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The Journal of Universal Rejection: The perfect publication for our time is born

The perfectly contemporary journal has just been launched: It's called the Journal of Universal Rejection ( It solicits articles on every subject, plus poetry, prose and visual art. It is perfectly cross-disciplinary. And it promises to reject all submissions, regardless of quality.

What are the advantages for the hopeful artist or writer? Well, the journal explains, "You can send your manuscript here without suffering waves of anxiety regarding the eventual fate of your submission. You know with 100-per-cent certainty that it will not be accepted for publication." Furthermore, "You retain complete rights to your work, and are free to resubmit to other journals even before our review process is complete."

The site is a joke, of course, for jaded academics enduring the misery of trying to garner some official publications in their endless quest for a non-contract teaching job. It speaks to the defeatism currently infecting the ranks of graduate students, particularly in the humanities, their sense of having been sold a false bill of goods about their role in the world. The Journal's mission statement puts it poetically: "… Your manuscript may be sent to anonymous referees. Unless they are the Editor-in-Chief's wife or graduate-school buddies, it is unlikely that the referees will even understand what is going on. Rejection will follow as swiftly as a bird dropping from a great height after being struck by a stone. At other times, rejection may languish like your e-mail buried in the Editor-in-Chief's inbox. But it will come, swift or slow, as surely as death."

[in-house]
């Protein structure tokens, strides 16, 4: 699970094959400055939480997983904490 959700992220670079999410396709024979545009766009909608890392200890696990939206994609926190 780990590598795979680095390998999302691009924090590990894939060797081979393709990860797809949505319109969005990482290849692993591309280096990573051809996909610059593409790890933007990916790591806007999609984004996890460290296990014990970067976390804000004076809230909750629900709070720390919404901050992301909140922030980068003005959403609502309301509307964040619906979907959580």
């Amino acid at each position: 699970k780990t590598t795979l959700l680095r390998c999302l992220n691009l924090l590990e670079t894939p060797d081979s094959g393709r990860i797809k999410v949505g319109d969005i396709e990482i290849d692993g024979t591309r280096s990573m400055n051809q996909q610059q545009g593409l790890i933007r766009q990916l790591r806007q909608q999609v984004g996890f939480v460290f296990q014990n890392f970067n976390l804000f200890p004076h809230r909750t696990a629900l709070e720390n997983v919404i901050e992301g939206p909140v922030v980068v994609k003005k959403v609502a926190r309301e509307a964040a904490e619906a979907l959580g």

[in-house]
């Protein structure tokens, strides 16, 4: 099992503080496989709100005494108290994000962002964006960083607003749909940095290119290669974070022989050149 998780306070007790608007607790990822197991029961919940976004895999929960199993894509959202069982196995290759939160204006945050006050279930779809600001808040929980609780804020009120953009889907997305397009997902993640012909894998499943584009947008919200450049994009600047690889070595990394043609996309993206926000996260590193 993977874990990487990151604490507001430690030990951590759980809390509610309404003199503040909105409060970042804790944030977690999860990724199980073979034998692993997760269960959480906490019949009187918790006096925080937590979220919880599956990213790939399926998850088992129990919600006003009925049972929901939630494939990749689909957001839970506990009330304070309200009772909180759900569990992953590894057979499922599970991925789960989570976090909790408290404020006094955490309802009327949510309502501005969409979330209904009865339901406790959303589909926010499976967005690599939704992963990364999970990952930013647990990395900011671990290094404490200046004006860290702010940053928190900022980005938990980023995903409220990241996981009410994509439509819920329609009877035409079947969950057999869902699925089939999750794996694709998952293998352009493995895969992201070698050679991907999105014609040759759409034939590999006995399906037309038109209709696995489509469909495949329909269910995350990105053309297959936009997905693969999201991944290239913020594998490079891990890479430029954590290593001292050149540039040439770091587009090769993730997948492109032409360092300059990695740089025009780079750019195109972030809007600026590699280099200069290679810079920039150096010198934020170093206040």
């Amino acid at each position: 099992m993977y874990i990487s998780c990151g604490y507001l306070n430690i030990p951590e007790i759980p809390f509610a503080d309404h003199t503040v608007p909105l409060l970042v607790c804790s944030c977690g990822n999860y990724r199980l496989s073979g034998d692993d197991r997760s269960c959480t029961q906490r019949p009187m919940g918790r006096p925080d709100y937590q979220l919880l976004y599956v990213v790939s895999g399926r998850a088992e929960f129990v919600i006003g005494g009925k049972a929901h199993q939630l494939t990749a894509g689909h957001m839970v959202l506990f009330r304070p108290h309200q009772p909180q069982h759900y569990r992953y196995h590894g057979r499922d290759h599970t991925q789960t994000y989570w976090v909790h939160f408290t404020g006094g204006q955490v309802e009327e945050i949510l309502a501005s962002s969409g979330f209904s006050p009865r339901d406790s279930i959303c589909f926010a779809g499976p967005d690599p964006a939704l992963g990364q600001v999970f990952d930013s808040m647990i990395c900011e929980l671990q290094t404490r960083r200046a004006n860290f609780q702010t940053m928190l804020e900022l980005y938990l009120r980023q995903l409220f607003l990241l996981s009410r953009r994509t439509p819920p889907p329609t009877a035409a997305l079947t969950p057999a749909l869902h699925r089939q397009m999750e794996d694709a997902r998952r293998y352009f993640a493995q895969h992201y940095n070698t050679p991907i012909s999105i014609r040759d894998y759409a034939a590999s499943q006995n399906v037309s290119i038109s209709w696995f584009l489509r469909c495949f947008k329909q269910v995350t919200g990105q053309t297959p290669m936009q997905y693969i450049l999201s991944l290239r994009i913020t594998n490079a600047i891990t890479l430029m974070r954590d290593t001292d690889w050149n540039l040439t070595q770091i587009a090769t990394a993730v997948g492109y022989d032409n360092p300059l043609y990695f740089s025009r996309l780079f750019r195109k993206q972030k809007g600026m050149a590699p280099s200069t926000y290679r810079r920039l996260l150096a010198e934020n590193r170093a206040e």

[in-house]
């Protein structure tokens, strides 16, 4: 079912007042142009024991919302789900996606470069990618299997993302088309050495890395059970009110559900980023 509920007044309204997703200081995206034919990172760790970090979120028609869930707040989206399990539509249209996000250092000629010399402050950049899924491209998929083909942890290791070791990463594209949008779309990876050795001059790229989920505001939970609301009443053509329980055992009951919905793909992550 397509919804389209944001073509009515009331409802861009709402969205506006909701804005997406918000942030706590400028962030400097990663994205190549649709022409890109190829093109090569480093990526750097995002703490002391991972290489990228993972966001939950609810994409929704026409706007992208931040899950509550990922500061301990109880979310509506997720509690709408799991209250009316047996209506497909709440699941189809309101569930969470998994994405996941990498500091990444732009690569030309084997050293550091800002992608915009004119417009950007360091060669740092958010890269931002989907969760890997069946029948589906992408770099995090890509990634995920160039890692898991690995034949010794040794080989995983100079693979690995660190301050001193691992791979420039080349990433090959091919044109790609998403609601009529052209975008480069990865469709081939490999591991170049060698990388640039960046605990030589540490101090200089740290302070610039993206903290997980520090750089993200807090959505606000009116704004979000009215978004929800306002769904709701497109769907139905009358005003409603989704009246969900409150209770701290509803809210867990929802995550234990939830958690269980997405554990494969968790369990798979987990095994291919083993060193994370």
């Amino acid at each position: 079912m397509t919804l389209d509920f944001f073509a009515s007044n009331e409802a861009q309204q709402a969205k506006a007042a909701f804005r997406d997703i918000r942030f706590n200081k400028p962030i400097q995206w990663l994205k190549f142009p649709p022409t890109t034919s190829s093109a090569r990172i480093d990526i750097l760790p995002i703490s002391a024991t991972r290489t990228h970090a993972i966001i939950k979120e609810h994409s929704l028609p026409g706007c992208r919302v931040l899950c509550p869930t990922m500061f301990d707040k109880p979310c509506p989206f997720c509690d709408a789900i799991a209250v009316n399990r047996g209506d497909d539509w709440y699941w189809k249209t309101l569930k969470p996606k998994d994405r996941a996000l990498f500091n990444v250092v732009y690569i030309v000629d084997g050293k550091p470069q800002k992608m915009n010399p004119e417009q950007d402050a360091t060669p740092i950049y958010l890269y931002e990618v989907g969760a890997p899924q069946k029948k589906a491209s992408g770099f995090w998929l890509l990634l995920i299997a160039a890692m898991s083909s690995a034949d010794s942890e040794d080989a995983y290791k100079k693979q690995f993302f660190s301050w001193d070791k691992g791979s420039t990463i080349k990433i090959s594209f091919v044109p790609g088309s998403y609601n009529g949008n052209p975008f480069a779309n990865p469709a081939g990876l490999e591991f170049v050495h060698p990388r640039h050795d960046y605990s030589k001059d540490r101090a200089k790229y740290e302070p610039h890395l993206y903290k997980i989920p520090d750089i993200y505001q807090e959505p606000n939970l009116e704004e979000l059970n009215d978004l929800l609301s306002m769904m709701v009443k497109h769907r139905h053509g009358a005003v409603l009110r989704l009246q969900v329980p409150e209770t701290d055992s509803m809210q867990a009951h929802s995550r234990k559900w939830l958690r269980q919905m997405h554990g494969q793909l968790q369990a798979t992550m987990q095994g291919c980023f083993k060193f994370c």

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I have heard similar predictions from quite established novelists about the fate of their next book.

The murmuring about inevitable failure reached a higher pitch this week, when the filmmaker David Lynch made some alarming comments in an interview published in the U.K. newspaper The Independent. He quite casually said he didn't have any high hopes for making another feature film. "It's a very depressing picture," he said. "With alternative cinema – any sort of cinema that isn't mainstream – you're fresh out of luck in terms of getting theatre space and having people come to see it ... Unfortunately, my ideas are not what you'd call commercial, and money really drives the boat these days."

This led to a number of despairing comments from fans and aspiring directors. Lynch isn't commercial? After Twin Peaks? If a guy who has directed movies with Hollywood stars in them can't make it, what's the prognosis for a Canadian indie? And hey, people said, whatever happened to the brave independence that we expect from great artists, the defiant carrying-on-against-all-odds, damn-the-Man statement that we expect from true visionaries? You're going to stop making movies because you don't think a major studio would fund them? Are you really that kind of guy?

In fact, Lynch said a number of other things in that interview that show his attitude is hardly defeatist. The point of the profile was that he is about to launch a new album of his own alt-rock music, music that he writes and records in his Los Angeles house. He has an exhibition of paintings and drawings coming up in the fall. He is fascinated by the new television, particularly Mad Men and Breaking Bad – underlining the ascendancy of long-form television as most admired art form of the cognoscenti – and hints that he might try to do another series.

This in itself, this flexibility, this ambidextrous skill, is possibly threatening to artists in traditional disciplines who are already feeling unwelcome pressure to be just basically cooler, to look around for different vehicles for their talent. It's hard to be constantly hearing that your old funding sources – grants, public galleries, paying magazines, publishers with "mid-lists" – have dried up, that you must make it in the new world by learning to do something else with your talent, learn how to code or brand or tweet when actually you're still perfecting the art of silk-screening or sonnets.

I think what Lynch's example shows us is that we don't have to follow the marketing guys' plan of becoming tech entrepreneurs and advertisers in order to be productive and popular artists, we just have to be open to other purely artistic disciplines. One form may wither and die, another will open and bloom. I would love to be as untethered as Lynch, to be able to see music as an extension of dialogue as an extension of meditation as an extension of painting, so that I am ready, whenever faced with that unshakeable expectation of rejection, to change angles, to open another door, one entirely of my making.

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